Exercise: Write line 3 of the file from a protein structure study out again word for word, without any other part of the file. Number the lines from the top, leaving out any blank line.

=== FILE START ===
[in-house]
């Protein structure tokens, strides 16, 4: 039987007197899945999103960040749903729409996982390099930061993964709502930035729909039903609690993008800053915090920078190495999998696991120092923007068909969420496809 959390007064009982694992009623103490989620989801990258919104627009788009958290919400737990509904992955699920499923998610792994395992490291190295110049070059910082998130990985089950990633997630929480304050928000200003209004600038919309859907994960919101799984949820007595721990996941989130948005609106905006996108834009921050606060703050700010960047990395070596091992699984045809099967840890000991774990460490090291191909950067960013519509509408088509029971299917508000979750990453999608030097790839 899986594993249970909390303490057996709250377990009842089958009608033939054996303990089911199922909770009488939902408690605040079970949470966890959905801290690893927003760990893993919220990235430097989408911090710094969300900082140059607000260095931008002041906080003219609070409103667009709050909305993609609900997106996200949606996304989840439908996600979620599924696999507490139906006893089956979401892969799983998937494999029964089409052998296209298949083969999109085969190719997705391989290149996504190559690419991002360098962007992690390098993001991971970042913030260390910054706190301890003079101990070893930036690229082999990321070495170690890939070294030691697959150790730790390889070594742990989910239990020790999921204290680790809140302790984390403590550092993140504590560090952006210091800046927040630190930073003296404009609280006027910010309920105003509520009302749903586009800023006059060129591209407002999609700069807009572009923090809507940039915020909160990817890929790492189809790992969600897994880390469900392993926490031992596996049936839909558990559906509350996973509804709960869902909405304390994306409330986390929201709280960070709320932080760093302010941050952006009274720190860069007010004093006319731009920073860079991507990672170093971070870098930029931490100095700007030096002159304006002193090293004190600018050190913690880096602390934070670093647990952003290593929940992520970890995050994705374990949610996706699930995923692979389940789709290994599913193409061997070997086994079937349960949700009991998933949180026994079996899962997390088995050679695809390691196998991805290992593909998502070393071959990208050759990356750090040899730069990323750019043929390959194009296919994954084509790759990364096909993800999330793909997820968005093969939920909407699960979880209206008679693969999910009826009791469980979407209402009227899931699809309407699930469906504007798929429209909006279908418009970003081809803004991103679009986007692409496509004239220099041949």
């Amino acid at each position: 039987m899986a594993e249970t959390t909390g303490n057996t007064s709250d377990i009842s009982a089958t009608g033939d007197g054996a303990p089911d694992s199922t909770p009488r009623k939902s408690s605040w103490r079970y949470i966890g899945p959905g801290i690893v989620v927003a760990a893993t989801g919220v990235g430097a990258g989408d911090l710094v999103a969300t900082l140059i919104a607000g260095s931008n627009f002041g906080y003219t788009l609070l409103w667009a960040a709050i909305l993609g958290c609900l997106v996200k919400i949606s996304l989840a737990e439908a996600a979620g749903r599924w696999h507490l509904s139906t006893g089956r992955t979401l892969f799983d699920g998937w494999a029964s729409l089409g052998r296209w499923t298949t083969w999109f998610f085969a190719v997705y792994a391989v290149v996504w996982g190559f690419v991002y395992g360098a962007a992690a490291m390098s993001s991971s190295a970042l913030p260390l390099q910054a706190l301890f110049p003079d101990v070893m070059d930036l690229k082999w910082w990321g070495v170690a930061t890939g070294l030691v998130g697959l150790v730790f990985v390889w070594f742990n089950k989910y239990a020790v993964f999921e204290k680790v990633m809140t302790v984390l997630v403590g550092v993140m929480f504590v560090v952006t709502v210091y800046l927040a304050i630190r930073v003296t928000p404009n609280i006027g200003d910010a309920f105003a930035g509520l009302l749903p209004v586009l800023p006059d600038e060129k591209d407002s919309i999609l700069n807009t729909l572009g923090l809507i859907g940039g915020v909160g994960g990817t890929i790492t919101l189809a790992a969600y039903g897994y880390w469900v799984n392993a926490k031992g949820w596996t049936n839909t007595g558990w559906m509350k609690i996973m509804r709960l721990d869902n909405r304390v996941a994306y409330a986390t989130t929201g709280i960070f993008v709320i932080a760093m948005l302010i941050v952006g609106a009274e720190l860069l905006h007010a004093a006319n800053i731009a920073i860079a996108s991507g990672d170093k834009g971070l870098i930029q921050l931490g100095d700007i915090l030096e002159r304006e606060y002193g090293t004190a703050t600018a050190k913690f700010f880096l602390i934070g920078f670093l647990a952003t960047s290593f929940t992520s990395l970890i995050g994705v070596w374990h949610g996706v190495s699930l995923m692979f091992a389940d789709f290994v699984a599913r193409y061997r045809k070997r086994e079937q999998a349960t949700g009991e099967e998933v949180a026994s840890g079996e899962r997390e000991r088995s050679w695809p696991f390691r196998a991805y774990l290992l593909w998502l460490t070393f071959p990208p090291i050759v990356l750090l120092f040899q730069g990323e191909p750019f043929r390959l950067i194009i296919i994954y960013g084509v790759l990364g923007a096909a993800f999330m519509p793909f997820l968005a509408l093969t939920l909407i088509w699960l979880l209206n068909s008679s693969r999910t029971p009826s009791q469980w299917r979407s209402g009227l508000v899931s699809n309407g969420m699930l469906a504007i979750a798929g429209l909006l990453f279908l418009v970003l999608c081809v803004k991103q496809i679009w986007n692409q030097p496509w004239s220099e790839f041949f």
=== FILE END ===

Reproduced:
């Amino acid at each position: 039987m899986a594993e249970t959390t909390g303490n057996t007064s709250d377990i009842s009982a089958t009608g033939d007197g054996a303990p089911d694992s199922t909770p009488r009623k939902s408690s605040w103490r079970y949470i966890g899945p959905g801290i690893v989620v927003a760990a893993t989801g919220v990235g430097a990258g989408d911090l710094v999103a969300t900082l140059i919104a607000g260095s931008n627009f002041g906080y003219t788009l609070l409103w667009a960040a709050i909305l993609g958290c609900l997106v996200k919400i949606s996304l989840a737990e439908a996600a979620g749903r599924w696999h507490l509904s139906t006893g089956r992955t979401l892969f799983d699920g998937w494999a029964s729409l089409g052998r296209w499923t298949t083969w999109f998610f085969a190719v997705y792994a391989v290149v996504w996982g190559f690419v991002y395992g360098a962007a992690a490291m390098s993001s991971s190295a970042l913030p260390l390099q910054a706190l301890f110049p003079d101990v070893m070059d930036l690229k082999w910082w990321g070495v170690a930061t890939g070294l030691v998130g697959l150790v730790f990985v390889w070594f742990n089950k989910y239990a020790v993964f999921e204290k680790v990633m809140t302790v984390l997630v403590g550092v993140m929480f504590v560090v952006t709502v210091y800046l927040a304050i630190r930073v003296t928000p404009n609280i006027g200003d910010a309920f105003a930035g509520l009302l749903p209004v586009l800023p006059d600038e060129k591209d407002s919309i999609l700069n807009t729909l572009g923090l809507i859907g940039g915020v909160g994960g990817t890929i790492t919101l189809a790992a969600y039903g897994y880390w469900v799984n392993a926490k031992g949820w596996t049936n839909t007595g558990w559906m509350k609690i996973m509804r709960l721990d869902n909405r304390v996941a994306y409330a986390t989130t929201g709280i960070f993008v709320i932080a760093m948005l302010i941050v952006g609106a009274e720190l860069l905006h007010a004093a006319n800053i731009a920073i860079a996108s991507g990672d170093k834009g971070l870098i930029q921050l931490g100095d700007i915090l030096e002159r304006e606060y002193g090293t004190a703050t600018a050190k913690f700010f880096l602390i934070g920078f670093l647990a952003t960047s290593f929940t992520s990395l970890i995050g994705v070596w374990h949610g996706v190495s699930l995923m692979f091992a389940d789709f290994v699984a599913r193409y061997r045809k070997r086994e079937q999998a349960t949700g009991e099967e998933v949180a026994s840890g079996e899962r997390e000991r088995s050679w695809p696991f390691r196998a991805y774990l290992l593909w998502l460490t070393f071959p990208p090291i050759v990356l750090l120092f040899q730069g990323e191909p750019f043929r390959l950067i194009i296919i994954y960013g084509v790759l990364g923007a096909a993800f999330m519509p793909f997820l968005a509408l093969t939920l909407i088509w699960l979880l209206n068909s008679s693969r999910t029971p009826s009791q469980w299917r979407s209402g009227l508000v899931s699809n309407g969420m699930l469906a504007i979750a798929g429209l909006l990453f279908l418009v970003l999608c081809v803004k991103q496809i679009w986007n692409q030097p496509w004239s220099e790839f041949f």